Rapid cost-effective subtyping of meticillin-resistant Staphylococcus aureus by denaturing HPLC

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Abstract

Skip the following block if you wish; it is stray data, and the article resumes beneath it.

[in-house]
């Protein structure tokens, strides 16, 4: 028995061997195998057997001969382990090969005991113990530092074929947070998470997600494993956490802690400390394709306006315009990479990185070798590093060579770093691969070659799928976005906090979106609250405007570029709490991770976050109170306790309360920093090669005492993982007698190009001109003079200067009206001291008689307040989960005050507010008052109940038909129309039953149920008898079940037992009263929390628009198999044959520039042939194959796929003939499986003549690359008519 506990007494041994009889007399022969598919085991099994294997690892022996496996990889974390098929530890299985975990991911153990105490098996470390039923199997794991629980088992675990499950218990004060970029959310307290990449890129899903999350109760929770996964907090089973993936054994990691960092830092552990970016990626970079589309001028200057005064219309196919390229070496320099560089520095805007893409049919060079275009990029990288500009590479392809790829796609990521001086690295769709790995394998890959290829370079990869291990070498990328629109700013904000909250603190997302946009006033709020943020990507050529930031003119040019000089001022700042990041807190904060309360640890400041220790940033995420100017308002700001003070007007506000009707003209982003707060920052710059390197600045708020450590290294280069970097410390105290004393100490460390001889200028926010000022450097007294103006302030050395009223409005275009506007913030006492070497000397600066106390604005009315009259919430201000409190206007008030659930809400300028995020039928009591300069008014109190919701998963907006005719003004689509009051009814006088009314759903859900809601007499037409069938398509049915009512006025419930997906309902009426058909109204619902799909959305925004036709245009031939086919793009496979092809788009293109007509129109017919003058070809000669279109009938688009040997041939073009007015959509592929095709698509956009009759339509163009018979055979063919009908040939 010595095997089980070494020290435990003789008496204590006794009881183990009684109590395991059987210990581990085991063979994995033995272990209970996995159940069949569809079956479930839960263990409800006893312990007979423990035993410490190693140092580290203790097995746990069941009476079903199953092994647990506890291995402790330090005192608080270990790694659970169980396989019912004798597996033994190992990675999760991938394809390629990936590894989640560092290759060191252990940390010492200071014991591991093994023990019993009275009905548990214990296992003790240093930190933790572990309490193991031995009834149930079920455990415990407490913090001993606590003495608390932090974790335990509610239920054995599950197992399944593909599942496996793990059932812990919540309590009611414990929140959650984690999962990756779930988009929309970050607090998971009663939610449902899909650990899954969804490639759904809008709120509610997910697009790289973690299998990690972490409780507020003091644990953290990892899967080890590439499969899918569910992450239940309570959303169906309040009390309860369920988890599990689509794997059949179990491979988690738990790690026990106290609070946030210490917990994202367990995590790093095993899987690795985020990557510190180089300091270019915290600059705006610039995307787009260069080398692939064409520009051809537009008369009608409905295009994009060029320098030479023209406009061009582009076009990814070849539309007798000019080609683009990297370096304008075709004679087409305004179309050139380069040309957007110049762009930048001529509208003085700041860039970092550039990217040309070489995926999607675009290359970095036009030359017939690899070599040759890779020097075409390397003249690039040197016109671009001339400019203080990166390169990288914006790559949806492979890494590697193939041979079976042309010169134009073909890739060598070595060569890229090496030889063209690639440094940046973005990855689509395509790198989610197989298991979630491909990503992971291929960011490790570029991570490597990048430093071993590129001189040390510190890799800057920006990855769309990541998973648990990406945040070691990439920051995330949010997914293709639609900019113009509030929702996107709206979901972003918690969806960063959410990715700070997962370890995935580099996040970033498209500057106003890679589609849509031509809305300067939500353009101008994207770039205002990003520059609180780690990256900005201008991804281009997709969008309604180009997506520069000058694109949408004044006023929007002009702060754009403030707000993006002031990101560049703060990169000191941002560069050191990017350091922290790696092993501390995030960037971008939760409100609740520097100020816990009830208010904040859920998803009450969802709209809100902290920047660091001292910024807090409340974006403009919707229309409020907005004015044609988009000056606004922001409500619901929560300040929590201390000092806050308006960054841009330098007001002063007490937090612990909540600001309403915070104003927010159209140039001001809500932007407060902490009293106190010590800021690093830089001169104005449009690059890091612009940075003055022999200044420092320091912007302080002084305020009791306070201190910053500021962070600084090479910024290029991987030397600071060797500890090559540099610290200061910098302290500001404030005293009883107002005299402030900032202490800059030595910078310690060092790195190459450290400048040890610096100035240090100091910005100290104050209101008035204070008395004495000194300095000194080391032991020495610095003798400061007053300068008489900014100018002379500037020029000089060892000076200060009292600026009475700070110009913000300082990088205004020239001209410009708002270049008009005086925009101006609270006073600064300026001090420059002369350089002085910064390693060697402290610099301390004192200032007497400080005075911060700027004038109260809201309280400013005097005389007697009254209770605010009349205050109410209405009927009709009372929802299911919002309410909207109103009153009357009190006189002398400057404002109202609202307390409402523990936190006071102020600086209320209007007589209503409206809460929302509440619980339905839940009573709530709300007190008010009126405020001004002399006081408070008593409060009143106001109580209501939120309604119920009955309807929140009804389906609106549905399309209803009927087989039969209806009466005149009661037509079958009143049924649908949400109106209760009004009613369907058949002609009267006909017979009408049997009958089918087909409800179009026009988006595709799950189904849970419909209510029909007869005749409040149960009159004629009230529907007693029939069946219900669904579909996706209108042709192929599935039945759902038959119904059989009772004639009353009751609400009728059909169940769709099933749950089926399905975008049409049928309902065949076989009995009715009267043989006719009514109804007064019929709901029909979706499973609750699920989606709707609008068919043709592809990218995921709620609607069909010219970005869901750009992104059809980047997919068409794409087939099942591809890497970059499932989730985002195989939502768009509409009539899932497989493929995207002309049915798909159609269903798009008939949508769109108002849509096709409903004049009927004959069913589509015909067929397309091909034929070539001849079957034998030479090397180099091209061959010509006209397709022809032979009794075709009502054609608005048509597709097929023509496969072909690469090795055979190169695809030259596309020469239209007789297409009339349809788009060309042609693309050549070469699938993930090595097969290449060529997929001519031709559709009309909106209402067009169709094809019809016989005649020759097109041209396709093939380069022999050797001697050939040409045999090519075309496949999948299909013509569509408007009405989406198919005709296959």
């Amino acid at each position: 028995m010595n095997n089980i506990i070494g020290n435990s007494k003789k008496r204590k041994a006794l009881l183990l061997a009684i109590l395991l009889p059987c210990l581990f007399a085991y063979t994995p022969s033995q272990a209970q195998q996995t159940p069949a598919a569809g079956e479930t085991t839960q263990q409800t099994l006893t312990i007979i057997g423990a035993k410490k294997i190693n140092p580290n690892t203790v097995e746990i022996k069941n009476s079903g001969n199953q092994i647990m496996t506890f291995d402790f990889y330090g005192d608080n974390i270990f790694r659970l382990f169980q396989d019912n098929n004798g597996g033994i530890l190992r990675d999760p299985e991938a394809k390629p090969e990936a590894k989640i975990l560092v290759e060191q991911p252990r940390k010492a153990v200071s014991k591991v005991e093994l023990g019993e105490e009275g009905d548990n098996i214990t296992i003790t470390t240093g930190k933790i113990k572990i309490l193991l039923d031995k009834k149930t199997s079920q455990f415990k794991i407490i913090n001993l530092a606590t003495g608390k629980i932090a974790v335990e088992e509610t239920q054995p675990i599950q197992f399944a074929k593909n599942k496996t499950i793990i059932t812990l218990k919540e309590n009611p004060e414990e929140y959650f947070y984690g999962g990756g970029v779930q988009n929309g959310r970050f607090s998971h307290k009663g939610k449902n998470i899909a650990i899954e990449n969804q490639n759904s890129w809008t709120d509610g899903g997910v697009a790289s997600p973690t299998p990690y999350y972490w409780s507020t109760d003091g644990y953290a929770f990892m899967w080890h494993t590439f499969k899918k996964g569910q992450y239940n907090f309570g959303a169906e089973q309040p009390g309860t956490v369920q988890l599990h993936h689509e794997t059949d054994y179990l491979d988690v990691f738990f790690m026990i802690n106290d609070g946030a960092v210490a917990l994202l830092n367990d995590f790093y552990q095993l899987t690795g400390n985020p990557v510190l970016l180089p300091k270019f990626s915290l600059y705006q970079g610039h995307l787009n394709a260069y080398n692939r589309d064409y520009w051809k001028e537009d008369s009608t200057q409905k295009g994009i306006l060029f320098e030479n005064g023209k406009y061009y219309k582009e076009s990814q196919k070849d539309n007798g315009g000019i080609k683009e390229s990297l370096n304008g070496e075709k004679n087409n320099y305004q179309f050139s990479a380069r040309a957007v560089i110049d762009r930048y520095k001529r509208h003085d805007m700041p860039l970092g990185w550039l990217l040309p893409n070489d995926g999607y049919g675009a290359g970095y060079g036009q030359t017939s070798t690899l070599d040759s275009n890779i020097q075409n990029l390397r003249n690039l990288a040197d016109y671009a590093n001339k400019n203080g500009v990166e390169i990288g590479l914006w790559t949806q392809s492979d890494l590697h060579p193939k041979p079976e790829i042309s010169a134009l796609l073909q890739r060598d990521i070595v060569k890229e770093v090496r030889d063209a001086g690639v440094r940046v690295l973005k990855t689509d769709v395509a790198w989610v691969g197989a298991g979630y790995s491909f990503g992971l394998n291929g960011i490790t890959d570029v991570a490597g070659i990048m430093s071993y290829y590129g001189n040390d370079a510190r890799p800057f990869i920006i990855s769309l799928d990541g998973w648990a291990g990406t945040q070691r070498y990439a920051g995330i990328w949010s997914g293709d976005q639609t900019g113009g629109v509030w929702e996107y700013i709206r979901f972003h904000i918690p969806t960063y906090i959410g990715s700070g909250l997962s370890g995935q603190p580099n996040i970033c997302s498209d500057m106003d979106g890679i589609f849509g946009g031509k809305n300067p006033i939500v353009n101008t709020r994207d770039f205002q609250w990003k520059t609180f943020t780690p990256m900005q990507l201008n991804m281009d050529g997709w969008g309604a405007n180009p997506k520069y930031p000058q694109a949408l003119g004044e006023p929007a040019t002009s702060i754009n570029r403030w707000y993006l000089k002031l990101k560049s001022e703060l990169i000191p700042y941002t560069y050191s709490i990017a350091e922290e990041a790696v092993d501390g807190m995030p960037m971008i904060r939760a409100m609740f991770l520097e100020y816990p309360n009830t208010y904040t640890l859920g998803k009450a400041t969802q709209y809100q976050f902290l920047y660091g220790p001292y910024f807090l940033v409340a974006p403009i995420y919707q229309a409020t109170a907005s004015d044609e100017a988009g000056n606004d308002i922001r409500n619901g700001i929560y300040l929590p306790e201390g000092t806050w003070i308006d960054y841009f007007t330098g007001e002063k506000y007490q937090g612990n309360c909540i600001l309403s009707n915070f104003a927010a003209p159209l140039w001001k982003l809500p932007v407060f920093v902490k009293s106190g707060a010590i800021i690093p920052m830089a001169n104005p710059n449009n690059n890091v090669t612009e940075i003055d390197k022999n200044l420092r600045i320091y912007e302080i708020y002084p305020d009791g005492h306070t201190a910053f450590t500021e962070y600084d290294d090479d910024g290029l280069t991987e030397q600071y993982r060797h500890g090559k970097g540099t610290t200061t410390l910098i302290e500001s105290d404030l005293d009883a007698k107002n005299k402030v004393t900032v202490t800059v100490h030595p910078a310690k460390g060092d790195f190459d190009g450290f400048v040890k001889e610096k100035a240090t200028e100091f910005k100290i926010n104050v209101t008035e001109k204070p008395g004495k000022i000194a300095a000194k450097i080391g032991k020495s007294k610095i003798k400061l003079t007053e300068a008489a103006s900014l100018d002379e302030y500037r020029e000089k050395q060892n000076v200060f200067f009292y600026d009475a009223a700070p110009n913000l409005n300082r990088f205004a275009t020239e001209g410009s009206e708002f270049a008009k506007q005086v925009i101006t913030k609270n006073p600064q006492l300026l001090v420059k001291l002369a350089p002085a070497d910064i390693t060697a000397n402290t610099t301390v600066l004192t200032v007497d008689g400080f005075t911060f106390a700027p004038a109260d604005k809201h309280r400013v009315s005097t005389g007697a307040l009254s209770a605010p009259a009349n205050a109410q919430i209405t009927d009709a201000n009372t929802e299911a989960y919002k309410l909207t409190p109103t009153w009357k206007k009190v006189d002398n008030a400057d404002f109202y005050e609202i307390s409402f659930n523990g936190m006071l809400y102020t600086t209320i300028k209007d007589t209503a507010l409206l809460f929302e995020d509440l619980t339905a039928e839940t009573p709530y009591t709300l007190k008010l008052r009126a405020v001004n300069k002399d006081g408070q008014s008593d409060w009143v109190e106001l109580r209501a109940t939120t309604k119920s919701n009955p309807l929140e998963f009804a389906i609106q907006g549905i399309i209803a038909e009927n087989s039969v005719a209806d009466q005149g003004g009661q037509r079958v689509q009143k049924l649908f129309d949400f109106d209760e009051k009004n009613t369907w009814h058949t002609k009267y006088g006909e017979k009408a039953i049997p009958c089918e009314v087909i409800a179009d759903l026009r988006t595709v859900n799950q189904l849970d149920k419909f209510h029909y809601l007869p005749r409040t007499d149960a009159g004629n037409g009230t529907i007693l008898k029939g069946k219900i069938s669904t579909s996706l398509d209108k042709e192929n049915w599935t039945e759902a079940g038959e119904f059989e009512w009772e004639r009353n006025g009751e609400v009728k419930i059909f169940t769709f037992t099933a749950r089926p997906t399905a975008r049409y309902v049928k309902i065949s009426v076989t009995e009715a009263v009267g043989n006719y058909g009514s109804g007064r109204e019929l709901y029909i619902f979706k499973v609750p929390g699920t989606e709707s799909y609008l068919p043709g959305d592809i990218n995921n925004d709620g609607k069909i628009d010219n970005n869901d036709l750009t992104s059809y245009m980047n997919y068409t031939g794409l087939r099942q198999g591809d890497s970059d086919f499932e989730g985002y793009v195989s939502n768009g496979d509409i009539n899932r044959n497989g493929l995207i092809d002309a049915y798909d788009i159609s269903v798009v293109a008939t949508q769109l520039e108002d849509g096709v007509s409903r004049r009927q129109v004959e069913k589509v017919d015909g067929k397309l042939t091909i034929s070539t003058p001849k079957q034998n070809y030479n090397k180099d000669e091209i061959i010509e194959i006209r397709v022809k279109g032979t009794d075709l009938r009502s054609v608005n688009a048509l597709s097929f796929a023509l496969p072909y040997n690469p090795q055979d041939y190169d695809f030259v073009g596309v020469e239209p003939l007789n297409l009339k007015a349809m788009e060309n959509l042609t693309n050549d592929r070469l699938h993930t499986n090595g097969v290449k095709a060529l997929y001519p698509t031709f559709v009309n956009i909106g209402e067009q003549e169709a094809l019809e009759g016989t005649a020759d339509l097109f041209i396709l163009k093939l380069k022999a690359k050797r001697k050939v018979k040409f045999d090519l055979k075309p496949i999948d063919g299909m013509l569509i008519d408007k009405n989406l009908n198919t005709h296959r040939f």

The importance of meticillin-resistant Staphylococcus aureus (MRSA) in hospital-acquired infection is widely acknowledged. The UK government has stated that MRSA bloodstream infection rates will have to be halved by 2008. Such radical improvements will require advances on several fronts. Screening for MRSA in high-risk patients on arrival at hospital allows isolation of carriers and reduces transmission to staff and other patients. Concurrent subtyping of MRSA could also inform outbreak investigations and long-term epidemiological studies. The variability within the staphylococcal protein A, or spaA, gene-repeat region can be used as a marker of short- and long-term genetic variation. A novel application is described of denaturing HPLC (DHPLC) for rapid, inexpensive characterization of spaA gene amplification products, without the need for DNA sequence determination. The method allowed rapid and precise sizing of spaA gene-repeat regions from 99 S. aureus strains and was combined with heteroduplex analysis, using reference PCR products, to indicate the spa type of the test isolate. The method allowed subtyping of strains in less than 5 h from receipt of a primary isolation plate. When applied to an outbreak that occurred during this study, the authors were able to demonstrate relatedness of the isolates more than 5 days before results were received from a reference laboratory. If combined with direct amplification from swabs, DHPLC analysis of spaA gene variation could prove extremely valuable in outbreak investigation and MRSA surveillance.

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